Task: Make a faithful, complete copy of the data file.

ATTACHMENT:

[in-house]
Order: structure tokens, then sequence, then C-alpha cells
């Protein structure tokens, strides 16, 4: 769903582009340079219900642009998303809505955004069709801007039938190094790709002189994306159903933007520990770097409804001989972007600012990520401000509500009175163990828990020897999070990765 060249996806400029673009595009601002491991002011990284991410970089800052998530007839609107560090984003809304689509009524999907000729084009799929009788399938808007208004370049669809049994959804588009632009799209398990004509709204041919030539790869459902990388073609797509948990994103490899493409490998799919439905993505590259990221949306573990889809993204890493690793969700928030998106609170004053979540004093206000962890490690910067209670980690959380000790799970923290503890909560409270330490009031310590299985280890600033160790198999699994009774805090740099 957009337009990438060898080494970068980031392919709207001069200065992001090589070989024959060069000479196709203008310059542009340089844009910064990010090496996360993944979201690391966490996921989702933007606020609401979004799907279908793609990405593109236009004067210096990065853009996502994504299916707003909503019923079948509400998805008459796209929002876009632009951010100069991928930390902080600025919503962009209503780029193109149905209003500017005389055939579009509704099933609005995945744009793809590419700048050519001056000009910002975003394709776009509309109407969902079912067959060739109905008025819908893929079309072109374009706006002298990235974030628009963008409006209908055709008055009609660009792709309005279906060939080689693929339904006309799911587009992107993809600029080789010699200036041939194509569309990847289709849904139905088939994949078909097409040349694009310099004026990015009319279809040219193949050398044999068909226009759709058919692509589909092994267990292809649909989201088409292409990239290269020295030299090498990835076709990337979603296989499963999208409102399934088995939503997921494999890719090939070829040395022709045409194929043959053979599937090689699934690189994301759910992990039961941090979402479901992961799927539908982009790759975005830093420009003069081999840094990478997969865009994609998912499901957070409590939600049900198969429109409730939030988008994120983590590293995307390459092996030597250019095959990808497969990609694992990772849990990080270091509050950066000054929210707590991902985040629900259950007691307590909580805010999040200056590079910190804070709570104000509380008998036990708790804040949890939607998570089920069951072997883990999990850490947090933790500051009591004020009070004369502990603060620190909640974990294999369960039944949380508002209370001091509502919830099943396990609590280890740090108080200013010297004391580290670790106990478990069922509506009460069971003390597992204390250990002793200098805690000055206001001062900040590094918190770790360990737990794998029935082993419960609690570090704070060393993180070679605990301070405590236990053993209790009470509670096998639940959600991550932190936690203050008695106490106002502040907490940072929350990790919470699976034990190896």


[in-house]
Order: structure tokens, then sequence, then C-alpha cells
């Protein structure tokens, strides 16, 4: 769903582009340079219900642009998303809505955004069709801007039938190094790709002189994306159903933007520990770097409804001989972007600012990520401000509500009175163990828990020897999070990765 060249996806400029673009595009601002491991002011990284991410970089800052998530007839609107560090984003809304689509009524999907000729084009799929009788399938808007208004370049669809049994959804588009632009799209398990004509709204041919030539790869459902990388073609797509948990994103490899493409490998799919439905993505590259990221949306573990889809993204890493690793969700928030998106609170004053979540004093206000962890490690910067209670980690959380000790799970923290503890909560409270330490009031310590299985280890600033160790198999699994009774805090740099 957009337009990438060898080494970068980031392919709207001069200065992001090589070989024959060069000479196709203008310059542009340089844009910064990010090496996360993944979201690391966490996921989702933007606020609401979004799907279908793609990405593109236009004067210096990065853009996502994504299916707003909503019923079948509400998805008459796209929002876009632009951010100069991928930390902080600025919503962009209503780029193109149905209003500017005389055939579009509704099933609005995945744009793809590419700048050519001056000009910002975003394709776009509309109407969902079912067959060739109905008025819908893929079309072109374009706006002298990235974030628009963008409006209908055709008055009609660009792709309005279906060939080689693929339904006309799911587009992107993809600029080789010699200036041939194509569309990847289709849904139905088939994949078909097409040349694009310099004026990015009319279809040219193949050398044999068909226009759709058919692509589909092994267990292809649909989201088409292409990239290269020295030299090498990835076709990337979603296989499963999208409102399934088995939503997921494999890719090939070829040395022709045409194929043959053979599937090689699934690189994301759910992990039961941090979402479901992961799927539908982009790759975005830093420009003069081999840094990478997969865009994609998912499901957070409590939600049900198969429109409730939030988008994120983590590293995307390459092996030597250019095959990808497969990609694992990772849990990080270091509050950066000054929210707590991902985040629900259950007691307590909580805010999040200056590079910190804070709570104000509380008998036990708790804040949890939607998570089920069951072997883990999990850490947090933790500051009591004020009070004369502990603060620190909640974990294999369960039944949380508002209370001091509502919830099943396990609590280890740090108080200013010297004391580290670790106990478990069922509506009460069971003390597992204390250990002793200098805690000055206001001062900040590094918190770790360990737990794998029935082993419960609690570090704070060393993180070679605990301070405590236990053993209790009470509670096998639940959600991550932190936690203050008695106490106002502040907490940072929350990790919470699976034990190896």